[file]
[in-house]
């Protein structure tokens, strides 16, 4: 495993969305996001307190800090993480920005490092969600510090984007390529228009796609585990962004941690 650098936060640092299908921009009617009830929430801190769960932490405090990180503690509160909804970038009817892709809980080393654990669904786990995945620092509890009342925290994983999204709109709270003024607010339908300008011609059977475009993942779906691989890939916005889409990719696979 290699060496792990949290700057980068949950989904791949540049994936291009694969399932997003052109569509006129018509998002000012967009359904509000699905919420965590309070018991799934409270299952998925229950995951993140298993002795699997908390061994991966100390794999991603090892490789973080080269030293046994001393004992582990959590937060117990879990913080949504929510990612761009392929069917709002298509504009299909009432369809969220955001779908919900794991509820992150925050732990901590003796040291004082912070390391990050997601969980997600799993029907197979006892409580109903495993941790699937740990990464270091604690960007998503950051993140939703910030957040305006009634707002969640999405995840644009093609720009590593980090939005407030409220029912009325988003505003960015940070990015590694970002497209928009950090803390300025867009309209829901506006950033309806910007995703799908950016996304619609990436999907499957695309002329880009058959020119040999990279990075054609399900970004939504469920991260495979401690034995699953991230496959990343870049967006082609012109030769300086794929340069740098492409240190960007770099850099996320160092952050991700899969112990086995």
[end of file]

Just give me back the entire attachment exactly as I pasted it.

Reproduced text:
[in-house]
């Protein structure tokens, strides 16, 4: 495993969305996001307190800090993480920005490092969600510090984007390529228009796609585990962004941690 650098936060640092299908921009009617009830929430801190769960932490405090990180503690509160909804970038009817892709809980080393654990669904786990995945620092509890009342925290994983999204709109709270003024607010339908300008011609059977475009993942779906691989890939916005889409990719696979 290699060496792990949290700057980068949950989904791949540049994936291009694969399932997003052109569509006129018509998002000012967009359904509000699905919420965590309070018991799934409270299952998925229950995951993140298993002795699997908390061994991966100390794999991603090892490789973080080269030293046994001393004992582990959590937060117990879990913080949504929510990612761009392929069917709002298509504009299909009432369809969220955001779908919900794991509820992150925050732990901590003796040291004082912070390391990050997601969980997600799993029907197979006892409580109903495993941790699937740990990464270091604690960007998503950051993140939703910030957040305006009634707002969640999405995840644009093609720009590593980090939005407030409220029912009325988003505003960015940070990015590694970002497209928009950090803390300025867009309209829901506006950033309806910007995703799908950016996304619609990436999907499957695309002329880009058959020119040999990279990075054609399900970004939504469920991260495979401690034995699953991230496959990343870049967006082609012109030769300086794929340069740098492409240190960007770099850099996320160092952050991700899969112990086995």